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  #1  
Old 07-13-2012, 02:45 PM
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Zoe Zoe is offline
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Default Has Anyone Cared for A Baby with Down Syndrome?

I just had an interview for an infant with Down Syndrome. It kinda took me by surprise because it wasn't mentioned until the physical interview. From what I gathered from the parents, it doesn't seem much different than taking care of any other infant except that the child is on-demand feeding and goes through diapers quickly.

Anyone worked with a child with DS before? Any tips you might want to share?
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Old 07-13-2012, 03:19 PM
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I have not had a daycare child with Down Syndrome, but my best friend's daughter has it. She is the most caring, sweetest little girl. These are my opinions about advantages/disadvantages to having a daycare child with downs:

Advantages--loving, sweet children, love learning and pleasing providers/parents

Disadvantages--texture/feeding issues--friend's daughter was slower to try solid foods due to texture and choking issues. Children with Down Syndrome also can't/don't usually recognize when full, so the provider/parent has to monitor food intake to prevent obesity.

developmental delays--in my state, a child with special needs stays in the lower age category until he/she is developmentally on par with the next age group--instead of being declared a preschooler at 18months, a downs child would count as an infant for a longer period than normal. My friend's daughter also didn't walk on her own til 3. She just turned 4, and she's potty training but not accident-free.

Therapists--my friend's daughter has worked with a physical therapist for various purposes. This might/might not be an issue if the therapist needs to come and provide therapy while child is at daycare.

*I don't actually have a child with Down Syndrome. This is just what I know from my best friend. If I've mistaken something, I apologize.
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Old 03-31-2016, 01:36 PM
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They won't be potty trained or walking or walking or sitting til very late. They may have respiratory illnesses. But very happy, easy, sweet children.
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Old 03-31-2016, 03:23 PM
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I have two sons with Down Syndrome. I adopted one when he was 6 days old and the other when he was 3.5. They are actually just a month apart in age and are now 26 years old.

There is a stereotype that all kids with DS are always sweet and happy and loving but this is not true. Kids with DS are as different from each other as non-DS are. Their abilities can range from almost "normal" to very severely disabled but are usually somewhere in the middle. My two sons could not be more opposite from each other.

As far as babies with DS, my first son, E, was actually like most other babies. He was slow at drinking his bottles and I looking back I think he probably had reflux but back then no one seemed to realize that babies could have reflux and we didn't have the internet to learn about stuff like that. He had somewhat low muscle tone and was kind of floppy. You also have to be a little careful of their head and neck because a small number of kids with DS have an instability of the cervical spine. They are often more prone to upper respiratory and ear infections.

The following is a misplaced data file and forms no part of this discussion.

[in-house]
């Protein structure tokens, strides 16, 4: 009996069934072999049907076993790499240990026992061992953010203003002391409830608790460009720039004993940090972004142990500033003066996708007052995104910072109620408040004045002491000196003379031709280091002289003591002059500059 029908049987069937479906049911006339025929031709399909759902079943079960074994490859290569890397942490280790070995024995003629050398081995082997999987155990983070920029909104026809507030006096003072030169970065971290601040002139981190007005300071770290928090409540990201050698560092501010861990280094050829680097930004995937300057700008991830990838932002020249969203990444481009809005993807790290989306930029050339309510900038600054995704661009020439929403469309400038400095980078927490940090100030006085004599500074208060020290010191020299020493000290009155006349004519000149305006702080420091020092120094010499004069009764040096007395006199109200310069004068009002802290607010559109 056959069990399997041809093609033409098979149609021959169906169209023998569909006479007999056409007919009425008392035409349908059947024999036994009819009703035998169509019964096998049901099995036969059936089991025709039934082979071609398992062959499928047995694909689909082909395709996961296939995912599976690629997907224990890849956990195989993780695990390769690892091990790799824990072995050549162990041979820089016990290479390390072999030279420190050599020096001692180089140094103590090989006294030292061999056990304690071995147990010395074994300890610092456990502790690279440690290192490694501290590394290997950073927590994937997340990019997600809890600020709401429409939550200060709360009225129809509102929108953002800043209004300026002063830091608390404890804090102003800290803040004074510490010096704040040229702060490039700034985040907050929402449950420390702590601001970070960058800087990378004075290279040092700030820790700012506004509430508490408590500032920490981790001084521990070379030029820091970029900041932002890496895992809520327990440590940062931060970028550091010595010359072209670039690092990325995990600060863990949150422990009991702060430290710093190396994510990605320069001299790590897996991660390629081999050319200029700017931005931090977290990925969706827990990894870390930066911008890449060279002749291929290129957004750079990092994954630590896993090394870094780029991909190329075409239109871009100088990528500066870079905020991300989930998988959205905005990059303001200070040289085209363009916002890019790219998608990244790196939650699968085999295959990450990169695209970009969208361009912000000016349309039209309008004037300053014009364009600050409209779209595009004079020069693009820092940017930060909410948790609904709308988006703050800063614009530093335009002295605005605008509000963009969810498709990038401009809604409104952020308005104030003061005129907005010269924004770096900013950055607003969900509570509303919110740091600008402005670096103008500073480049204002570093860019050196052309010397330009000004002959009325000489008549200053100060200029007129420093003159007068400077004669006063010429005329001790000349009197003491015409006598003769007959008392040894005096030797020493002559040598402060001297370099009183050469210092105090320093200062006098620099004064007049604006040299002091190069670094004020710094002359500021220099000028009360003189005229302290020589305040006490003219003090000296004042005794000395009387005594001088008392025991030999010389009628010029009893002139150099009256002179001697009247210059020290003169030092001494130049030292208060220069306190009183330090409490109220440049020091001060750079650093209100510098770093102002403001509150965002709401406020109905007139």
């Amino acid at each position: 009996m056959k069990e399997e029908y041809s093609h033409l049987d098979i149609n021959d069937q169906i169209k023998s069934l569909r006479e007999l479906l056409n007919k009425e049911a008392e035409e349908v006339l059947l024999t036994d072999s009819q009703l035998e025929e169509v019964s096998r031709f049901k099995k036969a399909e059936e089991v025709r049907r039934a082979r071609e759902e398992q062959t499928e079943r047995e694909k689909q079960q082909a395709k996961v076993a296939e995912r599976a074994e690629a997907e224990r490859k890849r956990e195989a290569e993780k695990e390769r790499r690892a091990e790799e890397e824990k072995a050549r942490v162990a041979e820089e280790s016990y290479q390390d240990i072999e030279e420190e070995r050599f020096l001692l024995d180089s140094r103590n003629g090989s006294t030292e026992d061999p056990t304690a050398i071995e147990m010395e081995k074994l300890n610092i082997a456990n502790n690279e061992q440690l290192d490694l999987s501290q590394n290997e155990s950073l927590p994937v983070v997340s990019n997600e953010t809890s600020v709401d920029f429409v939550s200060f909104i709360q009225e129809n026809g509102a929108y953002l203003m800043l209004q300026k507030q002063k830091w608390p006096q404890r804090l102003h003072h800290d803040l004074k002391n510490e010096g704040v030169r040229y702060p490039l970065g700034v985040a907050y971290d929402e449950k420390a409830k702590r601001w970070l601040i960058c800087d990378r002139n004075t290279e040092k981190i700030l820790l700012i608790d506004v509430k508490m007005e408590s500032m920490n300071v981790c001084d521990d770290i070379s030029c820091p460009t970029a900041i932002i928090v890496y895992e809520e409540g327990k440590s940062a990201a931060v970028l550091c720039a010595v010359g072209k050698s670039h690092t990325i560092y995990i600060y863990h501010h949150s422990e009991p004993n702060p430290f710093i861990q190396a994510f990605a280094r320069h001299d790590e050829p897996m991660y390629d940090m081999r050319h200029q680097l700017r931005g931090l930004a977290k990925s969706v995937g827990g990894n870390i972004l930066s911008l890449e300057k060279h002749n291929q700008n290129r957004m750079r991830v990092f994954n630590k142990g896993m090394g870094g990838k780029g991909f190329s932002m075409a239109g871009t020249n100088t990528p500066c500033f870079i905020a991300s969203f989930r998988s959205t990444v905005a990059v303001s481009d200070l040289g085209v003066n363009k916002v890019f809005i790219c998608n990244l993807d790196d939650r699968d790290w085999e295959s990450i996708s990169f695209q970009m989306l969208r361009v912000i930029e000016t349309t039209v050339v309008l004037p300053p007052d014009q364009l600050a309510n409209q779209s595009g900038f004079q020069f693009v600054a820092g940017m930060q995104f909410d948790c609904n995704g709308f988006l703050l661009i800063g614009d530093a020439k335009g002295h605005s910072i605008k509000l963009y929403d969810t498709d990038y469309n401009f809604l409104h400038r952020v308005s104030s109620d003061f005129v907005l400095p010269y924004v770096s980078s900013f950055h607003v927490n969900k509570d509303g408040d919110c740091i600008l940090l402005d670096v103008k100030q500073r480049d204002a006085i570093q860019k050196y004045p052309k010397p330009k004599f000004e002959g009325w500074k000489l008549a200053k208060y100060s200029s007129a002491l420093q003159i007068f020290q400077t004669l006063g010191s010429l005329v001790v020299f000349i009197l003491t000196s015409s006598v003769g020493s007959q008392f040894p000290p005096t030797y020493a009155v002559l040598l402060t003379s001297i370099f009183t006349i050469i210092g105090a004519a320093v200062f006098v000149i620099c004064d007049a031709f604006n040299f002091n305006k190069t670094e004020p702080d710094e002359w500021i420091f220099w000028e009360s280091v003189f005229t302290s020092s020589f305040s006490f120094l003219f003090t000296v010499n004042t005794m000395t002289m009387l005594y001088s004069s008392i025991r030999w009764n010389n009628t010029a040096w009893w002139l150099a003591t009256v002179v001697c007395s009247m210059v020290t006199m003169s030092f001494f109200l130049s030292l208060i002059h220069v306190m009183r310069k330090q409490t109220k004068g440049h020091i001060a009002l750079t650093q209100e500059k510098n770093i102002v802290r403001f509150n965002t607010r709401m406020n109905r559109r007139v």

I would recommend trying to stick to a routine because they usually do better when things are repetitious and predictable. Provide lots of language stimulation and floor/tummy time. He may get ot/pt etc and they might have recommendations for you too.

Overall, I would say that as babies they are more like any other child their age but the gap does tend to widen as they get older.

I would be happy to answer any other questions you have.
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Old 03-31-2016, 07:24 PM
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I currently care for a 4 year old with Down Syndrome. She is not toilet trained (or anywhere near ready), and is non verbal. Because she is non-verbal, she can be a little rough with the other children to communicate with them (slight pushing, poking, pointing), but she communicates easily with me. I have her 2 year old sister in care, and it's funny because even though she's non-verbal, she's the typical big sister in that she wants to boss the 2 year old around with gestures. She is a very curious, loves touching things and people, and has really good gross motor skills. She's one of my best eaters (which I always love), and loves knowing what to expect with routine. She's a great helper, and also very, very stubborn.

D.S. children have many different possible developmental delays, but as long as the parents are good at working with you, the child having D.S. shouldn't be much more difficult that a typical child.
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Old 03-31-2016, 07:50 PM
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As pp have said, there are many differences between different children with Down Syndrome.
The little boy I had in my fcc from infancy to K had supportive services split between here and his home until he was 3 yrs old. They helped me learn how to help him move forward in his large muscle development. He learned to get himself sitting up at about 11 months, crawled soon after, walked by 19 months, and potty trained as a mid-3 yr old.
At age 3 he longer received services at home or here, but went to special needs preschool 4 mornings a week. At K he was mainstreamed, with supportive services.